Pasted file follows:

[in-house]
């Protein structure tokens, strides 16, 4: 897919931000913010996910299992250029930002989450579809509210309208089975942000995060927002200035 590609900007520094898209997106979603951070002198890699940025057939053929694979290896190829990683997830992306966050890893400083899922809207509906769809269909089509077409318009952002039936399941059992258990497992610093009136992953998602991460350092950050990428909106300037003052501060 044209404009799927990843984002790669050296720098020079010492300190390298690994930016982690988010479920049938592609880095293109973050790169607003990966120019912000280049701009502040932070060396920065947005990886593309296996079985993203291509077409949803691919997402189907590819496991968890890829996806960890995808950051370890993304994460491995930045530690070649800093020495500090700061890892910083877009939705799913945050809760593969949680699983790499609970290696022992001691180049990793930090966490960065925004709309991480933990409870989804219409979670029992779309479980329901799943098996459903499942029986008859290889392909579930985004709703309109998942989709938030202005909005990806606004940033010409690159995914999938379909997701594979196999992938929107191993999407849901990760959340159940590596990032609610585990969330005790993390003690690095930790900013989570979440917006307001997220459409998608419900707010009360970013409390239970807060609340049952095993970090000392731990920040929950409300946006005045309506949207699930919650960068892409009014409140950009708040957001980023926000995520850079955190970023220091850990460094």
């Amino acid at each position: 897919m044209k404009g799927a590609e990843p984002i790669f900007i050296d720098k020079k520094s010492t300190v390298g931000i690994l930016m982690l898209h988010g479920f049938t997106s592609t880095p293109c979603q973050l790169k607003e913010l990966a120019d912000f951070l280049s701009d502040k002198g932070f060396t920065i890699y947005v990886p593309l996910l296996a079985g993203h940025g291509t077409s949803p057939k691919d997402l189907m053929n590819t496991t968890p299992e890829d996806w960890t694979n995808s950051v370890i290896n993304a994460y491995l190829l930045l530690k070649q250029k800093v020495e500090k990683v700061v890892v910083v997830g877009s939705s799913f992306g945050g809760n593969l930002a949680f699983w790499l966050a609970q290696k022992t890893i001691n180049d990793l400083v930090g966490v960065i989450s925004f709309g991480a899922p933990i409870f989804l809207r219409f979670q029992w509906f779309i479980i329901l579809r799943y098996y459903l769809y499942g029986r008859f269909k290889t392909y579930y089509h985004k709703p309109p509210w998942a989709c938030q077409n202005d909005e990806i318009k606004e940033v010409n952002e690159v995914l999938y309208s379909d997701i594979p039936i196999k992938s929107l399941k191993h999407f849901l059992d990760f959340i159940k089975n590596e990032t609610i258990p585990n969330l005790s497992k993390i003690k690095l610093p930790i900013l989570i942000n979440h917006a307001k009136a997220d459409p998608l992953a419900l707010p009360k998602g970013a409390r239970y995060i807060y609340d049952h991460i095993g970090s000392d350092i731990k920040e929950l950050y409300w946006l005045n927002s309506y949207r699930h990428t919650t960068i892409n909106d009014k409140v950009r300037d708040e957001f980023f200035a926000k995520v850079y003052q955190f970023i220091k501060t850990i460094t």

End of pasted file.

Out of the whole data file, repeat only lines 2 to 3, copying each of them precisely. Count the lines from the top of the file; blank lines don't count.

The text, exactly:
């Protein structure tokens, strides 16, 4: 897919931000913010996910299992250029930002989450579809509210309208089975942000995060927002200035 590609900007520094898209997106979603951070002198890699940025057939053929694979290896190829990683997830992306966050890893400083899922809207509906769809269909089509077409318009952002039936399941059992258990497992610093009136992953998602991460350092950050990428909106300037003052501060 044209404009799927990843984002790669050296720098020079010492300190390298690994930016982690988010479920049938592609880095293109973050790169607003990966120019912000280049701009502040932070060396920065947005990886593309296996079985993203291509077409949803691919997402189907590819496991968890890829996806960890995808950051370890993304994460491995930045530690070649800093020495500090700061890892910083877009939705799913945050809760593969949680699983790499609970290696022992001691180049990793930090966490960065925004709309991480933990409870989804219409979670029992779309479980329901799943098996459903499942029986008859290889392909579930985004709703309109998942989709938030202005909005990806606004940033010409690159995914999938379909997701594979196999992938929107191993999407849901990760959340159940590596990032609610585990969330005790993390003690690095930790900013989570979440917006307001997220459409998608419900707010009360970013409390239970807060609340049952095993970090000392731990920040929950409300946006005045309506949207699930919650960068892409009014409140950009708040957001980023926000995520850079955190970023220091850990460094």
């Amino acid at each position: 897919m044209k404009g799927a590609e990843p984002i790669f900007i050296d720098k020079k520094s010492t300190v390298g931000i690994l930016m982690l898209h988010g479920f049938t997106s592609t880095p293109c979603q973050l790169k607003e913010l990966a120019d912000f951070l280049s701009d502040k002198g932070f060396t920065i890699y947005v990886p593309l996910l296996a079985g993203h940025g291509t077409s949803p057939k691919d997402l189907m053929n590819t496991t968890p299992e890829d996806w960890t694979n995808s950051v370890i290896n993304a994460y491995l190829l930045l530690k070649q250029k800093v020495e500090k990683v700061v890892v910083v997830g877009s939705s799913f992306g945050g809760n593969l930002a949680f699983w790499l966050a609970q290696k022992t890893i001691n180049d990793l400083v930090g966490v960065i989450s925004f709309g991480a899922p933990i409870f989804l809207r219409f979670q029992w509906f779309i479980i329901l579809r799943y098996y459903l769809y499942g029986r008859f269909k290889t392909y579930y089509h985004k709703p309109p509210w998942a989709c938030q077409n202005d909005e990806i318009k606004e940033v010409n952002e690159v995914l999938y309208s379909d997701i594979p039936i196999k992938s929107l399941k191993h999407f849901l059992d990760f959340i159940k089975n590596e990032t609610i258990p585990n969330l005790s497992k993390i003690k690095l610093p930790i900013l989570i942000n979440h917006a307001k009136a997220d459409p998608l992953a419900l707010p009360k998602g970013a409390r239970y995060i807060y609340d049952h991460i095993g970090s000392d350092i731990k920040e929950l950050y409300w946006l005045n927002s309506y949207r699930h990428t919650t960068i892409n909106d009014k409140v950009r300037d708040e957001f980023f200035a926000k995520v850079y003052q955190f970023i220091k501060t850990i460094t």